Friday, December 03, 2010

U.S. jet exec offers conflict filled testimony on F-35

That's my suggested preferred headline to this story: "U.S. jet exec shoots down criticisms of F-35." Tom Burbage of Lockheed Martin, the F-35 maker under tremendous cost pressures from the Pentagon to get the F-35 costs under control and facing possible cuts to that program, was in Ottawa yesterday to testify before the Parliamentary National Defence Committee. Clearly, his statements should be viewed in light of the pressures his company is under.

To take one, Burbage offered up the "projected likelihood that Canadian aerospace industries would get over $10 billion worth of work" in F-35 contracts. That's just a projection he's offering, as he said. It's unclear how he's backing that number up. As Le Devoir reported last week, the Pentagon has contradicted such large figures offered up by both Lockheed Martin and the Harper government, estimating instead that the potential work would be more in the range of between $3.9 billion as projected work that Canada might obtain, not $10 or $12 billion.

Additionally, it was reported that Burbage warned that Canada would lose out on contracts if we withdrew from the current agreement to buy 65 F-35s. It's getting repetitive to say but as we know, there is no agreement at present and there won't be one signed until 2014 (according to this latest report).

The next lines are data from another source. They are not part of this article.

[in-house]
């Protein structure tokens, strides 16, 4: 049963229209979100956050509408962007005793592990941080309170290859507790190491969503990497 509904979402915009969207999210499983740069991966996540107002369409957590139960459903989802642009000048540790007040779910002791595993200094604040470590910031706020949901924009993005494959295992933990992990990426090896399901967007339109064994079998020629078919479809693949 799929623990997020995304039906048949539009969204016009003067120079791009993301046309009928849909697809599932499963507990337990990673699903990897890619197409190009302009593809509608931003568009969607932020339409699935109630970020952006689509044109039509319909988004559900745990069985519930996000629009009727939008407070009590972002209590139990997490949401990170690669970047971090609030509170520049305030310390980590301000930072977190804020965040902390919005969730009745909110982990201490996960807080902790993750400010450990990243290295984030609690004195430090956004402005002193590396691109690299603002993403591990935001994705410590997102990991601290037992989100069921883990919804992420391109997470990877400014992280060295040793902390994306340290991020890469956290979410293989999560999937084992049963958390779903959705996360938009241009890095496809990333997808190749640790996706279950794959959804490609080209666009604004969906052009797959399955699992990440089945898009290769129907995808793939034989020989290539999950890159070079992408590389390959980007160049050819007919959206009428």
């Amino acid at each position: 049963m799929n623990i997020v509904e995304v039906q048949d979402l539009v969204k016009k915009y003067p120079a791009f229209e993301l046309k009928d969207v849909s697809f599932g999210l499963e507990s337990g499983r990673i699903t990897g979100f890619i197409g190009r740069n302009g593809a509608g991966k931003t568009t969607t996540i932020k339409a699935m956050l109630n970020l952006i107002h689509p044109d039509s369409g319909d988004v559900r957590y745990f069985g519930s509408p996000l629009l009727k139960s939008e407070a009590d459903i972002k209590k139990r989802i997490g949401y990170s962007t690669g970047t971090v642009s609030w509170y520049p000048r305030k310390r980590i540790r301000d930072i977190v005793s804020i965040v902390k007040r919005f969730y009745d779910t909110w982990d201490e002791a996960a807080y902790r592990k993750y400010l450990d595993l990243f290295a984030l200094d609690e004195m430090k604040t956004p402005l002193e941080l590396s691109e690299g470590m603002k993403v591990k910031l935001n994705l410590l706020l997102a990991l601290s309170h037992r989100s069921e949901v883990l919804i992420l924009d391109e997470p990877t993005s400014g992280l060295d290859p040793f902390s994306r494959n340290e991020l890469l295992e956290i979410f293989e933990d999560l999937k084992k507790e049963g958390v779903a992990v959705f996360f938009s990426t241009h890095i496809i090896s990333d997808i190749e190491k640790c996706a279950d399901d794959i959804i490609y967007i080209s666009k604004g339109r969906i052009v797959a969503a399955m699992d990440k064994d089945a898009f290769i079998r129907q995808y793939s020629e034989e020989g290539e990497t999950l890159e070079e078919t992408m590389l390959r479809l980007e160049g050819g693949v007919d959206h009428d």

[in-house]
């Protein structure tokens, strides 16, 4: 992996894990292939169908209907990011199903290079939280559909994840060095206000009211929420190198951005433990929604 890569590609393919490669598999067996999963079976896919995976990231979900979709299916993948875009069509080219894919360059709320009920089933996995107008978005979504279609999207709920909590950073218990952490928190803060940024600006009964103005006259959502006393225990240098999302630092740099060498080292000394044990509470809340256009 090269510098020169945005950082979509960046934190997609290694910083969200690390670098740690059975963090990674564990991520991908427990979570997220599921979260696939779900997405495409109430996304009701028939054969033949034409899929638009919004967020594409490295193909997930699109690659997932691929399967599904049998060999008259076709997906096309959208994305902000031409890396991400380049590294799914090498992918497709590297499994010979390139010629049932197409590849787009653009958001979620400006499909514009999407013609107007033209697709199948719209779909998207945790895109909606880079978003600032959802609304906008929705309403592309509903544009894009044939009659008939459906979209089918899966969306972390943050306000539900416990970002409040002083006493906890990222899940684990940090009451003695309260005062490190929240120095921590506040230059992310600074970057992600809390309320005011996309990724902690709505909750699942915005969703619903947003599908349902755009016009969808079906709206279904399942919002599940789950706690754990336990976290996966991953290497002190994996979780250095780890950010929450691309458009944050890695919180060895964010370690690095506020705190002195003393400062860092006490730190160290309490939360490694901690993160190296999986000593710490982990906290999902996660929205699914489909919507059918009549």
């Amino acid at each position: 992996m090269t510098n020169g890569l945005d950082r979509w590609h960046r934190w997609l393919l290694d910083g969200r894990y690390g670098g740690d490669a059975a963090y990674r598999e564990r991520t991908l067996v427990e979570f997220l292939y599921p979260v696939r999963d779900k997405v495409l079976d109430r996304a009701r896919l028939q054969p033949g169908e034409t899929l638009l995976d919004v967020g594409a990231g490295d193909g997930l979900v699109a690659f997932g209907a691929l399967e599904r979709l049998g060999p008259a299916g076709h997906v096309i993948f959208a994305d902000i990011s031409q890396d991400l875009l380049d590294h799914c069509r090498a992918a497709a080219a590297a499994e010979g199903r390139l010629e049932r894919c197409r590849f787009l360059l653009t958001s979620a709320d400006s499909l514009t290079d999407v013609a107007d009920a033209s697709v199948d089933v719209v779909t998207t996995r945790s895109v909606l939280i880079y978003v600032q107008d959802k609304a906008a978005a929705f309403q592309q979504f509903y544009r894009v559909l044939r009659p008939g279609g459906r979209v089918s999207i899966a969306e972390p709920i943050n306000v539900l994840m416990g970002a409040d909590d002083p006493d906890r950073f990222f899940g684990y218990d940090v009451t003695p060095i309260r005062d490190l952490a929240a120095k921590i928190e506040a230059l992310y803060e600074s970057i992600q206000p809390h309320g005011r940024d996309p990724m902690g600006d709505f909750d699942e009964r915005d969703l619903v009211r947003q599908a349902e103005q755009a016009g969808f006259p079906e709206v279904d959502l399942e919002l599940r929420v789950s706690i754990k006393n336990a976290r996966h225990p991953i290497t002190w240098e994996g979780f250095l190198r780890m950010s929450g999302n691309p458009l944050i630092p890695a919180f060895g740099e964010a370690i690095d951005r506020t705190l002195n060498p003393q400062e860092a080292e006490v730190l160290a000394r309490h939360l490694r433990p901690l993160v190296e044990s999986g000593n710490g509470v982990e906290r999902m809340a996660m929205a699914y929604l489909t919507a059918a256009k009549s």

Such threatening statements about contract reductions represent the worst kind of spin that Lockheed Martin could self-interestedly put on Canada's ability to get contracts down the road. It is essentially a threat, pressuring us to buy the F-35s. Lockheed Martin needs us to buy those F-35s, they're under pressure to keep the eager Harper government in line. Other allies are balking and reducing their purchase numbers.

Even if we don't buy the F-35, we still, by virtue of being a participant in the JSF development program, with our monetary investment in it, have the chance to bid on contracts. No one knows, including Burbage, how such bidding would go. He did praise Canadian industry, so even he knows that Canada could still do reasonably well in such a bidding regime, even if we don't buy the F-35.

Would have been nice to read some context about Lockheed Martin and how the program is going in the U.S. in these two major Canadian media reports on the testimony. It would help people to assess how much weight they should give to such claims about projected industrial benefits, the prospect of lost contracts, etc. Shouldn't Canadians get the benefit of that information? Otherwise, it seems like we're just getting the Lockheed spin.

Ultimately, we need to make such decisions ourselves and not with a gun to our heads from Lockheed Martin executives.